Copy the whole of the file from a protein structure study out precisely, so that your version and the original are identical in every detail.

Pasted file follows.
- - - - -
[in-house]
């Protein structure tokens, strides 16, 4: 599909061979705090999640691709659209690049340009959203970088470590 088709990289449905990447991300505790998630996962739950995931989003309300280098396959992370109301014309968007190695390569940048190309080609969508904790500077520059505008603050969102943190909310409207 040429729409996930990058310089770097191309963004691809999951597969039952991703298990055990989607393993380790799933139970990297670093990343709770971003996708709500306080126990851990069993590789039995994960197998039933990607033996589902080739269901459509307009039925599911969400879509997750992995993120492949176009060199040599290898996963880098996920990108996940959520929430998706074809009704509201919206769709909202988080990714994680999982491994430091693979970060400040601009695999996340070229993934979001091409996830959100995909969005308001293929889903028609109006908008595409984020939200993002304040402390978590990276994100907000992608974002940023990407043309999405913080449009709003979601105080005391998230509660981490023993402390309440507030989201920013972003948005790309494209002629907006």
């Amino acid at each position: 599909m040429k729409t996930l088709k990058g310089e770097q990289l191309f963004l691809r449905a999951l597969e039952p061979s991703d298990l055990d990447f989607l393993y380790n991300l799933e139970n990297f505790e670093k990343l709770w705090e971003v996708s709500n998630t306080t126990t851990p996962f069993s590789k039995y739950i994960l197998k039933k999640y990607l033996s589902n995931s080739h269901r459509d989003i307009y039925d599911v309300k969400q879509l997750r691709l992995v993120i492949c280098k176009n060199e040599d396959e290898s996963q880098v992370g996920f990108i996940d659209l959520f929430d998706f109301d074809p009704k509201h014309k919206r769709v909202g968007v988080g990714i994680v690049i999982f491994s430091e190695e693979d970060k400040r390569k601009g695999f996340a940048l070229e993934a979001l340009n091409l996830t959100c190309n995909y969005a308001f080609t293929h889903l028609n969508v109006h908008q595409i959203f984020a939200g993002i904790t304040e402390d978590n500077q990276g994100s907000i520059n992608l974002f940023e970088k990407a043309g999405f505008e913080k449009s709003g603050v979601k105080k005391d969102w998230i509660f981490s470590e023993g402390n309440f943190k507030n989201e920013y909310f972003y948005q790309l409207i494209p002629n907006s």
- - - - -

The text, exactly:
[in-house]
């Protein structure tokens, strides 16, 4: 599909061979705090999640691709659209690049340009959203970088470590 088709990289449905990447991300505790998630996962739950995931989003309300280098396959992370109301014309968007190695390569940048190309080609969508904790500077520059505008603050969102943190909310409207 040429729409996930990058310089770097191309963004691809999951597969039952991703298990055990989607393993380790799933139970990297670093990343709770971003996708709500306080126990851990069993590789039995994960197998039933990607033996589902080739269901459509307009039925599911969400879509997750992995993120492949176009060199040599290898996963880098996920990108996940959520929430998706074809009704509201919206769709909202988080990714994680999982491994430091693979970060400040601009695999996340070229993934979001091409996830959100995909969005308001293929889903028609109006908008595409984020939200993002304040402390978590990276994100907000992608974002940023990407043309999405913080449009709003979601105080005391998230509660981490023993402390309440507030989201920013972003948005790309494209002629907006």
């Amino acid at each position: 599909m040429k729409t996930l088709k990058g310089e770097q990289l191309f963004l691809r449905a999951l597969e039952p061979s991703d298990l055990d990447f989607l393993y380790n991300l799933e139970n990297f505790e670093k990343l709770w705090e971003v996708s709500n998630t306080t126990t851990p996962f069993s590789k039995y739950i994960l197998k039933k999640y990607l033996s589902n995931s080739h269901r459509d989003i307009y039925d599911v309300k969400q879509l997750r691709l992995v993120i492949c280098k176009n060199e040599d396959e290898s996963q880098v992370g996920f990108i996940d659209l959520f929430d998706f109301d074809p009704k509201h014309k919206r769709v909202g968007v988080g990714i994680v690049i999982f491994s430091e190695e693979d970060k400040r390569k601009g695999f996340a940048l070229e993934a979001l340009n091409l996830t959100c190309n995909y969005a308001f080609t293929h889903l028609n969508v109006h908008q595409i959203f984020a939200g993002i904790t304040e402390d978590n500077q990276g994100s907000i520059n992608l974002f940023e970088k990407a043309g999405f505008e913080k449009s709003g603050v979601k105080k005391d969102w998230i509660f981490s470590e023993g402390n309440f943190k507030n989201e920013y909310f972003y948005q790309l409207i494209p002629n907006s």